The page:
Flexibility was the driver behind the decision against pursuing a joint venture. If a partner proved incapable of fulfilling its role, Mr. Gibson's company believed that it would be better able to jettison the partner and find a new one if X-Ray Optical Systems were the sole recipient of the ATP grant. It is possible to restructure participants in an ATP grant with a joint venture, but there are some costs. In summary, Mr. Gibson said that his company was willing to accept a lower probability of winning the award as a single-company applicant, because the company believed that it had a higher chance of technical and commercial success applying as a single company. The bias in the legislation toward encouraging collaboration among companies in the application process is well-intended, in that it is essential to have multiple skills from multiple organizations to be successful. However, the organizational bias toward the joint venture, reflected in the administration of ATP is a "very poor" way to accomplish this goal.

Jon Baron, manager of the SBIR program in the Department of Defense, asked for an elaboration on how the ATP evaluates the commercial or spillover potential of applicants. Dr. Powell responded by saying that the ATP has a peer review process on the technical and business side for applications. The ATP gathers experts from the world of business and economics, as well as technologists, to scrutinize proposals. It is not difficult to find qualified technologists, but the ATP does face a scarcity of expertise among economists and business people. Often, therefore, the ATP draws on retired business people and the best available academicians to review business plans. The ATP also makes sure that its outside experts have no conflicts of interest because the review process involves the disclosure of proprietary information.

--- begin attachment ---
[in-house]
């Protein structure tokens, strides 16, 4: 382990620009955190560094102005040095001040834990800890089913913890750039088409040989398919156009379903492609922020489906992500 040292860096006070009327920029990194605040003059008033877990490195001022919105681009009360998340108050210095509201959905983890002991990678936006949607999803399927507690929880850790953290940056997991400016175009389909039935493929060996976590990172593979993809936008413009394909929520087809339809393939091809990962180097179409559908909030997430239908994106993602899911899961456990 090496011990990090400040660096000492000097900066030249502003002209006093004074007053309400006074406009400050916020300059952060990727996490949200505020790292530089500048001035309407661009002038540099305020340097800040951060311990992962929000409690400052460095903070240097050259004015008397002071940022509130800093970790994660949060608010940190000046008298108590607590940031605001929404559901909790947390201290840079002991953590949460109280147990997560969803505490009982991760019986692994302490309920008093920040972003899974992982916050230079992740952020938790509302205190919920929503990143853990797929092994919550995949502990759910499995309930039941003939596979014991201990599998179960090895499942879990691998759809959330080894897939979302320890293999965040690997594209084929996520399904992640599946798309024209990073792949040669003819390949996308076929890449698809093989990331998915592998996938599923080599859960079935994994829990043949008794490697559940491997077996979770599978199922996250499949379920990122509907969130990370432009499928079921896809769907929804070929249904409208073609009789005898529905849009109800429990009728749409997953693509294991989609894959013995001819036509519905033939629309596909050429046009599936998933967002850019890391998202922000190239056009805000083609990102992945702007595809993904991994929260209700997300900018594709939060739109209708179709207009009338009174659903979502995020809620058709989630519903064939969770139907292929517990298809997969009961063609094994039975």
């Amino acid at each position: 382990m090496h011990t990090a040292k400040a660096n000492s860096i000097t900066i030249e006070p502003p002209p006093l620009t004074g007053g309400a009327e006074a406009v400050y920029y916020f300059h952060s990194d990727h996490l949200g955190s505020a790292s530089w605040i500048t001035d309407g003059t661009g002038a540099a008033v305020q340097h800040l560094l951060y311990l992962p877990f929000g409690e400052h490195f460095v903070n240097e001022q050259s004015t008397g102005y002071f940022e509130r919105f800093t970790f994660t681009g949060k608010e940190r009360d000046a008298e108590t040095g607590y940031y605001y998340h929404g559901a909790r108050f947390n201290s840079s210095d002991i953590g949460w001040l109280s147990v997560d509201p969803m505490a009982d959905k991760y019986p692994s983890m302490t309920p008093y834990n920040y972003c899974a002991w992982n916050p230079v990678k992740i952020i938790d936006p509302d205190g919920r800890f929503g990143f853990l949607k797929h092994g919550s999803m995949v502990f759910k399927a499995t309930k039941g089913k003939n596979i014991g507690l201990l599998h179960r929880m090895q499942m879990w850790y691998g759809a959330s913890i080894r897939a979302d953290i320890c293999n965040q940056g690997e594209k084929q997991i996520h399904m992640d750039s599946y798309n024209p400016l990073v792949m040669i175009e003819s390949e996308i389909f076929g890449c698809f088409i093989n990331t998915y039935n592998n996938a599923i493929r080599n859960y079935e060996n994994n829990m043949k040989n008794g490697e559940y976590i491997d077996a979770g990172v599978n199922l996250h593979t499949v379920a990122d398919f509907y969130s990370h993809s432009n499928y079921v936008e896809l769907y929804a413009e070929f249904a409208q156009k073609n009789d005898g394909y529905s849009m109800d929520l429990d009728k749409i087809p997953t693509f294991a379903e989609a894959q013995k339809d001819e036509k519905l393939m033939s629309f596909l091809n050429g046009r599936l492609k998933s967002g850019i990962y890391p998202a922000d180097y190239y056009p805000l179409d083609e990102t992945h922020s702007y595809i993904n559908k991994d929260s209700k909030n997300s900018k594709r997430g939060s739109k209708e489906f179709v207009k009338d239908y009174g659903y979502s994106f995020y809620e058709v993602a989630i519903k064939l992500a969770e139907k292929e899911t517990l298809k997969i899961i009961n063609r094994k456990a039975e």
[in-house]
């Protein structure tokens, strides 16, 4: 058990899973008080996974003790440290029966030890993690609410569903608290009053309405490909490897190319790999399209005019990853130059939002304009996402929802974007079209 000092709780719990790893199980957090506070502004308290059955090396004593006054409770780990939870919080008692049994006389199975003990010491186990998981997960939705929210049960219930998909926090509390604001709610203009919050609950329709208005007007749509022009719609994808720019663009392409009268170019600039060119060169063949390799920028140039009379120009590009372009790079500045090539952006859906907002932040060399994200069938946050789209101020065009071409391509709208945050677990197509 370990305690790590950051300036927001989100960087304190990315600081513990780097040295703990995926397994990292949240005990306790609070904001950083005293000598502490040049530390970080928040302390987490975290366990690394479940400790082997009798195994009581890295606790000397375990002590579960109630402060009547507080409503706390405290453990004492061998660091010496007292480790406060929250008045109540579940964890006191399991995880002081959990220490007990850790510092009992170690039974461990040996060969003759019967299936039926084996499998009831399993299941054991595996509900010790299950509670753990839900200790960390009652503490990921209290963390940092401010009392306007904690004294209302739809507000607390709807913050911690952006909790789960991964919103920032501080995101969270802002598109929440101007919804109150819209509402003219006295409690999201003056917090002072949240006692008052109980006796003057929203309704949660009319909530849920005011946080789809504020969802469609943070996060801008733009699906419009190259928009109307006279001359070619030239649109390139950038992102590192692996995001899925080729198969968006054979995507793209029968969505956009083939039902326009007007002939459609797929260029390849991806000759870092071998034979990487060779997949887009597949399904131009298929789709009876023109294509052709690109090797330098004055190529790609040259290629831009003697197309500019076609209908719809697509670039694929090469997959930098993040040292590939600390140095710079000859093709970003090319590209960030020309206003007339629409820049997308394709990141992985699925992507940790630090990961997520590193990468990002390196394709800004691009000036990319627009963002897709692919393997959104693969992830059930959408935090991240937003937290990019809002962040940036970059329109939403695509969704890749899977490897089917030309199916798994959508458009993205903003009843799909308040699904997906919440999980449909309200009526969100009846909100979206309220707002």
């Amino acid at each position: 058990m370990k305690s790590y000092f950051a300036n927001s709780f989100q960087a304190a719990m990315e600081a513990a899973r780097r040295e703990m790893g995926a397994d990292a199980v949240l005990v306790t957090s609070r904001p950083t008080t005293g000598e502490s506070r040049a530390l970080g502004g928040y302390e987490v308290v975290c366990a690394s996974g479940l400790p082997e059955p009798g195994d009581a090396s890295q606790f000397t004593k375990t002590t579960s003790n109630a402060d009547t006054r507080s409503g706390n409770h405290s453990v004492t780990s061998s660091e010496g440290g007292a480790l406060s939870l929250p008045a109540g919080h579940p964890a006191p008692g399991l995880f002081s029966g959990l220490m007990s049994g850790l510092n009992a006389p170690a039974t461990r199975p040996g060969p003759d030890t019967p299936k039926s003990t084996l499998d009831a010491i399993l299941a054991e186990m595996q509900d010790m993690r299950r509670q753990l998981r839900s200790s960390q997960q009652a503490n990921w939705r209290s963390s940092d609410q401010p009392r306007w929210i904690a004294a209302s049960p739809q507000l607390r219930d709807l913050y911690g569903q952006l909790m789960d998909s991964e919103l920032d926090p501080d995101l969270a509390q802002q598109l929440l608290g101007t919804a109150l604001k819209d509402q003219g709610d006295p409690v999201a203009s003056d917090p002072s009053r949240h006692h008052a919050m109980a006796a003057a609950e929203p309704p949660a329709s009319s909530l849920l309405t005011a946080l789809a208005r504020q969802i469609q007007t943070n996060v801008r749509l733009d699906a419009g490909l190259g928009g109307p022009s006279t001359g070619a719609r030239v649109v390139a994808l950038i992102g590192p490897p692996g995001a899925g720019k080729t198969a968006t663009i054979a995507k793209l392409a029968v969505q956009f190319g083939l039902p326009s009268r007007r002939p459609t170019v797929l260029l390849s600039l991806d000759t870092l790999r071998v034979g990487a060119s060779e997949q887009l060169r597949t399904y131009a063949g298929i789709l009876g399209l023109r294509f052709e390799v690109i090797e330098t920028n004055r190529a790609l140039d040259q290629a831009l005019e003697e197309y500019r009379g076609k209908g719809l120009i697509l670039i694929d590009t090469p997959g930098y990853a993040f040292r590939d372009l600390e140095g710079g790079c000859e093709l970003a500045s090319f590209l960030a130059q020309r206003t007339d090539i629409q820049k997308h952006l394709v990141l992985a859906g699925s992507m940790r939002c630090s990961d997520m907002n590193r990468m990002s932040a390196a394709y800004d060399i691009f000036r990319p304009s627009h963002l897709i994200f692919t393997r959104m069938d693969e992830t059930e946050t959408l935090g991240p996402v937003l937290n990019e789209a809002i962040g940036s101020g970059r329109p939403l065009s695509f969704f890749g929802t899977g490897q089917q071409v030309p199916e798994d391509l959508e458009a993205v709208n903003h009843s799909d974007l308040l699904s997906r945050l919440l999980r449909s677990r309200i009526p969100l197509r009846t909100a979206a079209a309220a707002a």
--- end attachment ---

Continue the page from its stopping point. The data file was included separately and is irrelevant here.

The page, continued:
Mr. Baron followed up by asking the two panelists from industry what they thought of the process. Mr. Gibson said that, when his company was turned down the first time, the ATP was "right on the money" because X-Ray Optical System's business plan was not well developed at that point. Mr. Gibson said that the oral presentation to the ATP panel and subsequent questions from panelists were of excellent quality and certainly found holes in X-Ray Optical's proposals where holes existed. The review panel was extremely well prepared and knew what it was doing.

The National Academies | 500 Fifth St. N.W. | Washington, D.C. 20001
Copyright © National Academy of Sciences. All rights reserved.
Terms of Use and Privacy Statement